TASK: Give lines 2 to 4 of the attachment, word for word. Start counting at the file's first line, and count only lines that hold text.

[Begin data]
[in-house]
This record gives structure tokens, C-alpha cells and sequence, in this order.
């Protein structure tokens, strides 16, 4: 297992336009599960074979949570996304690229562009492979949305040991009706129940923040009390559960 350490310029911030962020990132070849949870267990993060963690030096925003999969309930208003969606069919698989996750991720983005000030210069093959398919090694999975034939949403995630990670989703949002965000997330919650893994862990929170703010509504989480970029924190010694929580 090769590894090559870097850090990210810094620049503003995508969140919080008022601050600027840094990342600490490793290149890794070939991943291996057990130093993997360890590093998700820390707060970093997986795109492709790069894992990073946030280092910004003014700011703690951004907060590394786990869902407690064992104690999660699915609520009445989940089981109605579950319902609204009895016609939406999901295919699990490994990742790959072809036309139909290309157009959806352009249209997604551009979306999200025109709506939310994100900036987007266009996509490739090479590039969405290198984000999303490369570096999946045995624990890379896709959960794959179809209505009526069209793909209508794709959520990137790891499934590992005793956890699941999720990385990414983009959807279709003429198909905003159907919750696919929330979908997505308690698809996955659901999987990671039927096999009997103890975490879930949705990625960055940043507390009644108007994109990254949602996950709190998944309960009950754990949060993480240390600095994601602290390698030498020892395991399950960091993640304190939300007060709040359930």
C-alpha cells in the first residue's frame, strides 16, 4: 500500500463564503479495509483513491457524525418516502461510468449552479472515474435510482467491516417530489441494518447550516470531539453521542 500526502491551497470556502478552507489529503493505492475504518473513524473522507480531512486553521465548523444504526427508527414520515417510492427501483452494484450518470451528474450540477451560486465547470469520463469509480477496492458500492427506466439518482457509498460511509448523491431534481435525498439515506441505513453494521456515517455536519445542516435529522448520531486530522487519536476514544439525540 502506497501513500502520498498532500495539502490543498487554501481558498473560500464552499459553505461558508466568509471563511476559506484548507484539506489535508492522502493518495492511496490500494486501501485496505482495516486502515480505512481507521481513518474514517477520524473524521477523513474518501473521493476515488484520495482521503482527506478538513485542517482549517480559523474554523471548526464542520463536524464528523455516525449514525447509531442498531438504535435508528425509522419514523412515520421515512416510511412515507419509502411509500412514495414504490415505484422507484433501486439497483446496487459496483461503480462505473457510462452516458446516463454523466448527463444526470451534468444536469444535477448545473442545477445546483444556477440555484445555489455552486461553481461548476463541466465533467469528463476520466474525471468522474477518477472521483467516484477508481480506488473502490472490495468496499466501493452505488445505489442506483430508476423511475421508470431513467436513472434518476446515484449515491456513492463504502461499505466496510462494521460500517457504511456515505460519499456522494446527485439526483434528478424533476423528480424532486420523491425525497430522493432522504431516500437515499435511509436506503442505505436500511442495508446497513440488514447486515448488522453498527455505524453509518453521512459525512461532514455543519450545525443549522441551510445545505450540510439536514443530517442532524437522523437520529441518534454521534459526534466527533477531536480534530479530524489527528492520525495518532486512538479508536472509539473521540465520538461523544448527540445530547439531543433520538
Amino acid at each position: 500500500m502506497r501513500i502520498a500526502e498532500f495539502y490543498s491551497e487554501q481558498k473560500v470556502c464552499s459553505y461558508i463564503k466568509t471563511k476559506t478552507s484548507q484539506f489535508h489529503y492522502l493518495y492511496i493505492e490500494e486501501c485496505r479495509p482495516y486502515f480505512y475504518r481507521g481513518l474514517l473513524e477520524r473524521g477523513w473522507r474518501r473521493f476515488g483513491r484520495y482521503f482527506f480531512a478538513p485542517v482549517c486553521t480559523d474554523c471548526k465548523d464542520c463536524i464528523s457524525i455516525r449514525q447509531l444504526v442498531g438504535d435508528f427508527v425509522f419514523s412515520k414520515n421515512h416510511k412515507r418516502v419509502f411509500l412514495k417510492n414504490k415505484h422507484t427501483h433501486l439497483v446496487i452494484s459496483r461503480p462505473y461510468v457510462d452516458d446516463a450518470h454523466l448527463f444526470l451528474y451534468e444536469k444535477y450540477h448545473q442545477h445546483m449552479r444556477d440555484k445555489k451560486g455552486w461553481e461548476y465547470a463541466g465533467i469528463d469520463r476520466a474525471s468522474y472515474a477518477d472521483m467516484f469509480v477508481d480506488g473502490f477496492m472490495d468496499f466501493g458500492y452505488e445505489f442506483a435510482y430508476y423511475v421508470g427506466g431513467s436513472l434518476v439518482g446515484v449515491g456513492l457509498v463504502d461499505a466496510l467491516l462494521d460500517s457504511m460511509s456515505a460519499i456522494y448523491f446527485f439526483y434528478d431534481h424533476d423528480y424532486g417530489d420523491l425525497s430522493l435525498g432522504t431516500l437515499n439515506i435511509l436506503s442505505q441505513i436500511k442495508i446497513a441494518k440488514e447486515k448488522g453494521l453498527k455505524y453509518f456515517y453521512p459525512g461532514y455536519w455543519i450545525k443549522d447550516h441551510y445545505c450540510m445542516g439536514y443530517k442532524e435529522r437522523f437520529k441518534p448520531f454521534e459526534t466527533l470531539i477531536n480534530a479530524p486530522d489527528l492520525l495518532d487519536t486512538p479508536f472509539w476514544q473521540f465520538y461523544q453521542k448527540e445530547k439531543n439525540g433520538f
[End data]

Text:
This record gives structure tokens, C-alpha cells and sequence, in this order.
């Protein structure tokens, strides 16, 4: 297992336009599960074979949570996304690229562009492979949305040991009706129940923040009390559960 350490310029911030962020990132070849949870267990993060963690030096925003999969309930208003969606069919698989996750991720983005000030210069093959398919090694999975034939949403995630990670989703949002965000997330919650893994862990929170703010509504989480970029924190010694929580 090769590894090559870097850090990210810094620049503003995508969140919080008022601050600027840094990342600490490793290149890794070939991943291996057990130093993997360890590093998700820390707060970093997986795109492709790069894992990073946030280092910004003014700011703690951004907060590394786990869902407690064992104690999660699915609520009445989940089981109605579950319902609204009895016609939406999901295919699990490994990742790959072809036309139909290309157009959806352009249209997604551009979306999200025109709506939310994100900036987007266009996509490739090479590039969405290198984000999303490369570096999946045995624990890379896709959960794959179809209505009526069209793909209508794709959520990137790891499934590992005793956890699941999720990385990414983009959807279709003429198909905003159907919750696919929330979908997505308690698809996955659901999987990671039927096999009997103890975490879930949705990625960055940043507390009644108007994109990254949602996950709190998944309960009950754990949060993480240390600095994601602290390698030498020892395991399950960091993640304190939300007060709040359930």
C-alpha cells in the first residue's frame, strides 16, 4: 500500500463564503479495509483513491457524525418516502461510468449552479472515474435510482467491516417530489441494518447550516470531539453521542 500526502491551497470556502478552507489529503493505492475504518473513524473522507480531512486553521465548523444504526427508527414520515417510492427501483452494484450518470451528474450540477451560486465547470469520463469509480477496492458500492427506466439518482457509498460511509448523491431534481435525498439515506441505513453494521456515517455536519445542516435529522448520531486530522487519536476514544439525540 502506497501513500502520498498532500495539502490543498487554501481558498473560500464552499459553505461558508466568509471563511476559506484548507484539506489535508492522502493518495492511496490500494486501501485496505482495516486502515480505512481507521481513518474514517477520524473524521477523513474518501473521493476515488484520495482521503482527506478538513485542517482549517480559523474554523471548526464542520463536524464528523455516525449514525447509531442498531438504535435508528425509522419514523412515520421515512416510511412515507419509502411509500412514495414504490415505484422507484433501486439497483446496487459496483461503480462505473457510462452516458446516463454523466448527463444526470451534468444536469444535477448545473442545477445546483444556477440555484445555489455552486461553481461548476463541466465533467469528463476520466474525471468522474477518477472521483467516484477508481480506488473502490472490495468496499466501493452505488445505489442506483430508476423511475421508470431513467436513472434518476446515484449515491456513492463504502461499505466496510462494521460500517457504511456515505460519499456522494446527485439526483434528478424533476423528480424532486420523491425525497430522493432522504431516500437515499435511509436506503442505505436500511442495508446497513440488514447486515448488522453498527455505524453509518453521512459525512461532514455543519450545525443549522441551510445545505450540510439536514443530517442532524437522523437520529441518534454521534459526534466527533477531536480534530479530524489527528492520525495518532486512538479508536472509539473521540465520538461523544448527540445530547439531543433520538